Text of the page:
validator (value) {
          return ['small', 'medium', 'large'].includes(value)
        }
      },
      icon: String,
      disabled: Boolean,
      loading: Boolean,
      autofocus: Boolean,
      action: {
        default: () => {},
        type: Function
      }
    },
    computed: {
      classes () {
        return {
          btn: true,
          [`btn-${this.type}`]: this.type,
          [`btn-${this.shape}`]: this.shape,
          [`btn-${this.size}`]: this.size,
          ['btn-disabled']: this.isDisabled,
          ['btn-loading']: this.loading
        }
      },
      isDisabled () {
        return this.disabled || this.loading
      },
      iconClass () {
        return `icon icon-${this.icon}`
      }
    }
  }
</script>

Here is the usage case (all values are optional):

<!-- Using the UI-Button component -->
<ui-button
  button-type="submit"
  type="primary"
  icon="basket"
  size="large"
  shape="full"
  :loading="addingToCart"
  :disabled="product.stock > 0"
  :autofocus="false"
  :action="addToCart">
  Add to cart
</ui-button>

<!-- Generates the HTML below -->
<button 
  type="submit" 
  disabled="disabled"
  class="btn btn-primary btn-full btn-large btn-disabled btn-loading">
  <i class="icon icon-basket"></i> 
  Add to cart
</button>

The logic behind it applies to any kind of component library or web-components, you can choose your favorite one since you’ve a way to validate and set default properties for them.

Composability

Components must be composable. If you think it isn’t valid to add a shape property in the API of your <ui-button> component. Or if it isn’t only about styling but the circular button will have different behavior and responsibilities. One of the options is to create a circular button component (<circular-button>).

That component can composes <ui-button> and adds its own variations. For example, a floating property that will make the button be a floating fixed button in the right-bottom corner of screen.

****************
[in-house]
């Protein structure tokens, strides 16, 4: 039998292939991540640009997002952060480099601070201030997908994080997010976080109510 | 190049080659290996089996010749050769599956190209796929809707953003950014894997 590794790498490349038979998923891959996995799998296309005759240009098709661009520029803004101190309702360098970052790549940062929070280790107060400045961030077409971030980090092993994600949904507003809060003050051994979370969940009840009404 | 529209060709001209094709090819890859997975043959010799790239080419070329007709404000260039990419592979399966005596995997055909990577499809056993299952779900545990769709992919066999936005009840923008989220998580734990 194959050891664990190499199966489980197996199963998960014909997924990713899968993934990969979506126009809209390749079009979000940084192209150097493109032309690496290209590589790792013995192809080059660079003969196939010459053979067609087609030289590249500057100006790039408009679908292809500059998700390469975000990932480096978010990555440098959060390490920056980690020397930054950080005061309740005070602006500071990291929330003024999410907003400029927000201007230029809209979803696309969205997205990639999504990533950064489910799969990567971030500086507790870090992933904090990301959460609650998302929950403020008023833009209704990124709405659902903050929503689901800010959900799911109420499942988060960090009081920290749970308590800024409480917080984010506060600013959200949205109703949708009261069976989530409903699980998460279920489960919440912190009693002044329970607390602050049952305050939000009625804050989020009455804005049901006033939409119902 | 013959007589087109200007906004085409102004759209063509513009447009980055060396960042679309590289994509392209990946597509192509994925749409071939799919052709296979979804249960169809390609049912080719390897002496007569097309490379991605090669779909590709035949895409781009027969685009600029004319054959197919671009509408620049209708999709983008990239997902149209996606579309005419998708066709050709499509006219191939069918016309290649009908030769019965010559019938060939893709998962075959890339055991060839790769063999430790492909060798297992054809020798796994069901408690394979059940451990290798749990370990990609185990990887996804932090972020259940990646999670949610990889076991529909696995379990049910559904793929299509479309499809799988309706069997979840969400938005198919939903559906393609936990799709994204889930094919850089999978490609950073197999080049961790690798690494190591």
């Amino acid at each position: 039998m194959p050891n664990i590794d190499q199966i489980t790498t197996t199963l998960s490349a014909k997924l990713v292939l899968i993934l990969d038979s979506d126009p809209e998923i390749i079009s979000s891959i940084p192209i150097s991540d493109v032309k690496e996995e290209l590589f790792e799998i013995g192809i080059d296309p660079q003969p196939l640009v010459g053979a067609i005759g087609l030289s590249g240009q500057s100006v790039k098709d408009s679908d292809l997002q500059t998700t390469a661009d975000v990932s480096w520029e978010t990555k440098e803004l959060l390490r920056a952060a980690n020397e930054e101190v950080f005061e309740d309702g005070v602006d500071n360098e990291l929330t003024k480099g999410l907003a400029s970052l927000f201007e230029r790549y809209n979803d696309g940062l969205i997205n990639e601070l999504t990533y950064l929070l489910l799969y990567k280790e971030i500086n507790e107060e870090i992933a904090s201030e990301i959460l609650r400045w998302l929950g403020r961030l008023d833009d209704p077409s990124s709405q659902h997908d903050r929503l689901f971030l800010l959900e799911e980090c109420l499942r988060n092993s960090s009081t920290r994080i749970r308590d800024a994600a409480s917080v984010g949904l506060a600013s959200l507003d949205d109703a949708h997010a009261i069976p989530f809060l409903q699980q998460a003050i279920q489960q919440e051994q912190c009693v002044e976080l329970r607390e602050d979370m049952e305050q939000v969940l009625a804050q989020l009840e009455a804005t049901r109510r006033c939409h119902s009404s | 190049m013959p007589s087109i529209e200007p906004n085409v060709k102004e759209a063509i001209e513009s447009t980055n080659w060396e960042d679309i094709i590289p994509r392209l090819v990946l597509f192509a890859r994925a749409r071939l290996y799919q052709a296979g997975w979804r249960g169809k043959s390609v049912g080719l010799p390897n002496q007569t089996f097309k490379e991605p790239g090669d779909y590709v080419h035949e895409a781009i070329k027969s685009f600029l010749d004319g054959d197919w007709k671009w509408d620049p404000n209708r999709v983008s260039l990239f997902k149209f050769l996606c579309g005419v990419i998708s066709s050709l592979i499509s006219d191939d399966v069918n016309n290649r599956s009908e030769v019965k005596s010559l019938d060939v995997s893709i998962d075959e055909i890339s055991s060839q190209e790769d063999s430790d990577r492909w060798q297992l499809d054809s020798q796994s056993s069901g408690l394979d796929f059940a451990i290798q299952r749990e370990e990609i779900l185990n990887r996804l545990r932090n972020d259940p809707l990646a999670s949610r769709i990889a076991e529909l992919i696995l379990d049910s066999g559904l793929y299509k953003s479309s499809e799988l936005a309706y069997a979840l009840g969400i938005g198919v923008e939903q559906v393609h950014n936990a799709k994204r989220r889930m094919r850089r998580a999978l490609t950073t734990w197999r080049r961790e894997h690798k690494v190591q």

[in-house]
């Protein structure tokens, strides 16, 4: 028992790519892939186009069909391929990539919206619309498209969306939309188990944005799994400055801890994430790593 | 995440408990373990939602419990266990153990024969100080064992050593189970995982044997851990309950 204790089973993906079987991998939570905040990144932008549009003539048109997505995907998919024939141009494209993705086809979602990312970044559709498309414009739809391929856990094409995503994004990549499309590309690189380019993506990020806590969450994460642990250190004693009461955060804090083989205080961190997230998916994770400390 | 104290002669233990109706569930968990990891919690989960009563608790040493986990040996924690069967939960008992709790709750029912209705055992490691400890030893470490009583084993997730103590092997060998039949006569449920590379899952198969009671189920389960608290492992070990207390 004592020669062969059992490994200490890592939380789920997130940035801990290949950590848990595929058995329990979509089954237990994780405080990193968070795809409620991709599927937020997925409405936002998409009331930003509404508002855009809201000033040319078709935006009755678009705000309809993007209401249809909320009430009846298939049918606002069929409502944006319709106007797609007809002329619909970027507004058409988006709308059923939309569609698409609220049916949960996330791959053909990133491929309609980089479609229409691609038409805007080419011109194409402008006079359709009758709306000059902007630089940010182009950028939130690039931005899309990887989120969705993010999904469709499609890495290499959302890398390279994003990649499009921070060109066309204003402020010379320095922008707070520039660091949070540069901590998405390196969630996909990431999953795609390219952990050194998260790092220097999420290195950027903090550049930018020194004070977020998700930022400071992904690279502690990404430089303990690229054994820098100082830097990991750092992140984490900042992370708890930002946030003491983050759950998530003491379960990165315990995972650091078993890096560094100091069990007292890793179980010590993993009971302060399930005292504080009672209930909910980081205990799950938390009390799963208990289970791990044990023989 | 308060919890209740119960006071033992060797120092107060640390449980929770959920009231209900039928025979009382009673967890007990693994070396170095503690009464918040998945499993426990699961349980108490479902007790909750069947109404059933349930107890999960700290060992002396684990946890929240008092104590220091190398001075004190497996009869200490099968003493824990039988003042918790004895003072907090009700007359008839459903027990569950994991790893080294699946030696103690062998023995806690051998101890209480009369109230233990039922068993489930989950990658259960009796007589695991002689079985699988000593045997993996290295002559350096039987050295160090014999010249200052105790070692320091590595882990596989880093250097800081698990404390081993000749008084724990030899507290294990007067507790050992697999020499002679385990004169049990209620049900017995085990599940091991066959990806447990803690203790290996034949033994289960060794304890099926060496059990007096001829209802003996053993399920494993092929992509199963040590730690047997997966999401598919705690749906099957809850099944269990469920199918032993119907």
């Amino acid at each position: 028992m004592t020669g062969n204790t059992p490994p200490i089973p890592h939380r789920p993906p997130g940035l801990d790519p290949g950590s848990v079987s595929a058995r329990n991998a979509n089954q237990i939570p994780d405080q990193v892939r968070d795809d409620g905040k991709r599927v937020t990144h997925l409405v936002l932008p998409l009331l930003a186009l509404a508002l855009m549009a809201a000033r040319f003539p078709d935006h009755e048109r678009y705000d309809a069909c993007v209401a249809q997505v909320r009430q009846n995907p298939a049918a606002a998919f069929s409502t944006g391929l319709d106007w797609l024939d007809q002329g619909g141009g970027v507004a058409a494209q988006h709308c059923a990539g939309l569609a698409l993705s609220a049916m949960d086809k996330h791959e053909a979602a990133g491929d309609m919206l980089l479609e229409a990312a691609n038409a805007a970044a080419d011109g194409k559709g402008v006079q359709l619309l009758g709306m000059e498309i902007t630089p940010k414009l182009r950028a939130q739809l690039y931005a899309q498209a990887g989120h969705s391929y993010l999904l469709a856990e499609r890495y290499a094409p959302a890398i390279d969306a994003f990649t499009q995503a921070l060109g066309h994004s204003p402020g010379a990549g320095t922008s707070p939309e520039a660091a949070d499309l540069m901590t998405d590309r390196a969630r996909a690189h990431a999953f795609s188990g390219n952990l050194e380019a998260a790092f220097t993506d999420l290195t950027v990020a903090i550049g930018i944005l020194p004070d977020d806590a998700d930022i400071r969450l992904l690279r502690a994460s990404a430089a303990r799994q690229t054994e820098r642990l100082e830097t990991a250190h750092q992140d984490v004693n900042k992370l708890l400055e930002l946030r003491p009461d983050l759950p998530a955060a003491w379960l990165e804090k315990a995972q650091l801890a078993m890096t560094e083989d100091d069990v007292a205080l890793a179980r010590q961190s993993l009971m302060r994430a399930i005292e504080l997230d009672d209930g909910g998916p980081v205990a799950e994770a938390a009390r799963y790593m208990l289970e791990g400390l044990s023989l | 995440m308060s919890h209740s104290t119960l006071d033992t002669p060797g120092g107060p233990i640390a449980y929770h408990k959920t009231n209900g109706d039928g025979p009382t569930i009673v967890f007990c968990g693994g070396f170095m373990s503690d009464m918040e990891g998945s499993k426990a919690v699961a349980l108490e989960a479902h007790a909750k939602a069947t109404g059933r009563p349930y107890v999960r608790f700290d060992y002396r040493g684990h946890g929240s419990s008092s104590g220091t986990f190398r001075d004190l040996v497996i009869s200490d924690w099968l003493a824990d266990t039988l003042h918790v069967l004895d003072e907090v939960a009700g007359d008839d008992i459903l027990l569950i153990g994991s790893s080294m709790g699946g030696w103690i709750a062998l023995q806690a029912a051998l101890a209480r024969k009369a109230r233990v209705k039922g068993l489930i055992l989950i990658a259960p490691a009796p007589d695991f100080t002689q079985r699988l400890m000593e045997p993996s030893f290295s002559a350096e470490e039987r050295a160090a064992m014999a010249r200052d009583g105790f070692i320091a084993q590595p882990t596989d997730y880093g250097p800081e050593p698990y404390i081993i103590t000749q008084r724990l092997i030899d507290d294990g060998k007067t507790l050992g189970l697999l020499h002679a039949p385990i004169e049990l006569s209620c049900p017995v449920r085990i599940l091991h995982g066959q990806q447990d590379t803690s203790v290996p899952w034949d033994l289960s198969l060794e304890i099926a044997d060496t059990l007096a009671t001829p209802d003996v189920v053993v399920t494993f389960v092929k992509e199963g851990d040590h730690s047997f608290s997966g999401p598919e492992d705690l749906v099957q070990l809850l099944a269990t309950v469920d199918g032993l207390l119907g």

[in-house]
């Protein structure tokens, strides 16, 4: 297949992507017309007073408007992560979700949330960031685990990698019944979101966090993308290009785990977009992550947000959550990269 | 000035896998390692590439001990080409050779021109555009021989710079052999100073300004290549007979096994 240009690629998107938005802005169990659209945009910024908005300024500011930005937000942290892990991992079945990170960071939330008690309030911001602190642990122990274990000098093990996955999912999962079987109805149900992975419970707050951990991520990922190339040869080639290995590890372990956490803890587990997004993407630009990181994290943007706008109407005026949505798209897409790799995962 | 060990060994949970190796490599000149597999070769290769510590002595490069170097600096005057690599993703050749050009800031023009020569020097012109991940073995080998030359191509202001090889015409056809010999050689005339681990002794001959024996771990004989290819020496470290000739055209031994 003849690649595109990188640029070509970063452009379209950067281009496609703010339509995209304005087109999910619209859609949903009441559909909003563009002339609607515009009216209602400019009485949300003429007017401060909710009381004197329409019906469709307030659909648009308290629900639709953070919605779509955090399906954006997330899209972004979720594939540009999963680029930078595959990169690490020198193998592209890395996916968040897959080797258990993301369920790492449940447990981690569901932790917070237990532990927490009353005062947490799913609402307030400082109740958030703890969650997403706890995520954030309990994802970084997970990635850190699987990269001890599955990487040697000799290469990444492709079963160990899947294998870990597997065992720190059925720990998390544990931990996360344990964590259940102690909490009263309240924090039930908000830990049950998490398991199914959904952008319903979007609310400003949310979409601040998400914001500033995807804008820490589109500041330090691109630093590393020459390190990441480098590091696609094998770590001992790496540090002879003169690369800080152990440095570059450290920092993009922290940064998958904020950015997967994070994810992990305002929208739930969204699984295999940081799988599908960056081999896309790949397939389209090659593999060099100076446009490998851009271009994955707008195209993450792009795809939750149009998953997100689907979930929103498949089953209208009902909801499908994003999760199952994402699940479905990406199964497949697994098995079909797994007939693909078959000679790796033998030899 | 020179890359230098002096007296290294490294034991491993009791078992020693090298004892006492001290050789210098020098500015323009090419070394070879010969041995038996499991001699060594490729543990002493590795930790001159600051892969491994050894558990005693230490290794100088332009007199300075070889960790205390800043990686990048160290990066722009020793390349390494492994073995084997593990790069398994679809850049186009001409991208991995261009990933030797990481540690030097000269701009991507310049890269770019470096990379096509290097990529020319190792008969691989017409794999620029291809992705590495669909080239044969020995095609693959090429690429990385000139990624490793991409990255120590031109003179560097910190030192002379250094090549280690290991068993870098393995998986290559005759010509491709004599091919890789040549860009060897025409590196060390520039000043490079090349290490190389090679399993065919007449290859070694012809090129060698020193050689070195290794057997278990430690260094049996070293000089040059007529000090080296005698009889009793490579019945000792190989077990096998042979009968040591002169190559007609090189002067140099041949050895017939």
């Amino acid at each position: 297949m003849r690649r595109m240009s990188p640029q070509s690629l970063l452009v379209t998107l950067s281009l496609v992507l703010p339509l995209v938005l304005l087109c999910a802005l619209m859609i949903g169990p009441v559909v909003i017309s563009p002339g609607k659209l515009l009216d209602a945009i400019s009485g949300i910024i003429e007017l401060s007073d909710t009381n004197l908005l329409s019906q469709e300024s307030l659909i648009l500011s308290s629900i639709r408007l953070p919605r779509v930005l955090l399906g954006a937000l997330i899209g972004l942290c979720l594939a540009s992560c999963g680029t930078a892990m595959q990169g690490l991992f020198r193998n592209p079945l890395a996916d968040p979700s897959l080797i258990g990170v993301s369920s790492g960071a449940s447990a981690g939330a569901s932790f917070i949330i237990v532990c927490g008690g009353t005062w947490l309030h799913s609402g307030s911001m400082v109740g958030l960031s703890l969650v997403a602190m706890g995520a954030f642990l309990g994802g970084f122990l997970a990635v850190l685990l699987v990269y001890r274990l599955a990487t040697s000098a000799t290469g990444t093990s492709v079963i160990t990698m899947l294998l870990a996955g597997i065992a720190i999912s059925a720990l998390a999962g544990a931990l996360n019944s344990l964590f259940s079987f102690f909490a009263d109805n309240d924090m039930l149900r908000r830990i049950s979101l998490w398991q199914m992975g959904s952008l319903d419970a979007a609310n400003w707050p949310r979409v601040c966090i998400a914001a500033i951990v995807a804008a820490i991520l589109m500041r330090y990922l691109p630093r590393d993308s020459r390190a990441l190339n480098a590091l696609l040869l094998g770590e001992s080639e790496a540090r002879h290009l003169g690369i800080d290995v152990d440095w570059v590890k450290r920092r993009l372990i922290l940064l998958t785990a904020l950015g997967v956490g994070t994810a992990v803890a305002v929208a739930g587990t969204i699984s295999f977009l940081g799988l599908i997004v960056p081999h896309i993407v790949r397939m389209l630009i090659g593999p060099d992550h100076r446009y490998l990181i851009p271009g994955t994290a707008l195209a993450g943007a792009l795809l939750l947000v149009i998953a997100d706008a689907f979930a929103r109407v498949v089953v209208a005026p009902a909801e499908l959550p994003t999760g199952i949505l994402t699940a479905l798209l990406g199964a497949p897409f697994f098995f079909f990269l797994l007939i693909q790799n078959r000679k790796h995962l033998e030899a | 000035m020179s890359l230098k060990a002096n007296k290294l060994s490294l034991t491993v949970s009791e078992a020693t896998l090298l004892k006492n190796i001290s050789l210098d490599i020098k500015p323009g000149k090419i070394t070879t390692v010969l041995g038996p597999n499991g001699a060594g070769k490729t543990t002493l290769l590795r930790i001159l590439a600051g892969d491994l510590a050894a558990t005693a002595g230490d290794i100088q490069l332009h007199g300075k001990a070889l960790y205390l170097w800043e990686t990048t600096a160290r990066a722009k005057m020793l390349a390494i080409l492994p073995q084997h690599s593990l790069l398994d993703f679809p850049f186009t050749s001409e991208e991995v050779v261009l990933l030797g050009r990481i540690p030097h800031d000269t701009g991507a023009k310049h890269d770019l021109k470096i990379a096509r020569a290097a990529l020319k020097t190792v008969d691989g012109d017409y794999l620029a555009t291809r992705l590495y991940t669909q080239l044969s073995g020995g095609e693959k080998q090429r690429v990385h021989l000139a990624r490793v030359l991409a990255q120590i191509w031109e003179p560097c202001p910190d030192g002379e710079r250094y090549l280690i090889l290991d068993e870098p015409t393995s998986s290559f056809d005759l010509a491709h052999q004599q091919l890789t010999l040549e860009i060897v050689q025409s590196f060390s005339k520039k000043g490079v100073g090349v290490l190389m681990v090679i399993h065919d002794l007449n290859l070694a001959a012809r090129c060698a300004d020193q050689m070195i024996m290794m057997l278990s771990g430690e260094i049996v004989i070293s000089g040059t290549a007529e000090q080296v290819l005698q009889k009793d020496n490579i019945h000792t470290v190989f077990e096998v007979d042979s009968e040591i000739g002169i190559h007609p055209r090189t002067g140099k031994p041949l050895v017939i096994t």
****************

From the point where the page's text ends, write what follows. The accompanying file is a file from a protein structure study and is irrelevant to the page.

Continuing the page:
<!-- <circular-button> Component definition -->
<template>
  <ui-button
    type="primary"
    size="small"
    :loading="isLoading"
    :disabled="isDisabled"
    :action="clickHandler"

    :class="{ 'btn-floating': this.floating }"
    class="btn-circular">
    <slot></slot>
  </ui-button>
</template>

<script>
  import UiButton from './UiButton.vue'

  export default {
    components: { UiButton },
    props: {
      floating: Boolean,
      //...
    },
    //...
  }
</script>

<style>
  .btn-circular {
    border-radius: 50%;
    /* ... */
  }

  .btn-floating {
    position: fixed;
    right: 10px;
    bottom: 10px;
  }
</style>

More options could be added, as a floating-direction, and others, but I think you got it.

CSS Composability

Sometimes it may not make sense to create a component for something. I’m talking about a scenario where we’ve defined classes to style typography. Imagine we’ve reusable classes that style titles in our app like:

.title {}, .title-1 {}, .title-2 {}, ...

If doesn’t make sense to create a title component, whether because we want it to be free to set any typography style to any text element, such as h1, h2, span, p, li, for example, or any other reason. (I know that we can create a component with a dynamic tag, but that isn’t the point here).

We want it to be a reusable style in our app. That seems to be a good case for CSS Modules. We can solve it composing the .title, .title-1 classes inside another component.

<!-- <modal> Component definition -->
<template>
  <div class="$style.modal">
    <strong class="$style.modalTitle">{{title}}</strong>
    <!-- ... -->
  </div>
</template>

<!-- Using CSS Modules -->
<style module>
  .modal-title {
    composes: title, title-1;
    /* ... Other styles ... */
  }
</style>

The .modal-title will composes those typography styles we want and we are free to use any HTML tag together with the modal-title class. When using the Modal component, the generated HTML will use all three classes:

<strong class="modal-title title title-1">Hello World!</strong>

Composing classes will make our template code cleaner, but we must only do it when isn’t better to compose a component.

Those are my thoughts when writing components, I hope it helps someone.

Please share it if you liked. Or leave a comment 🙂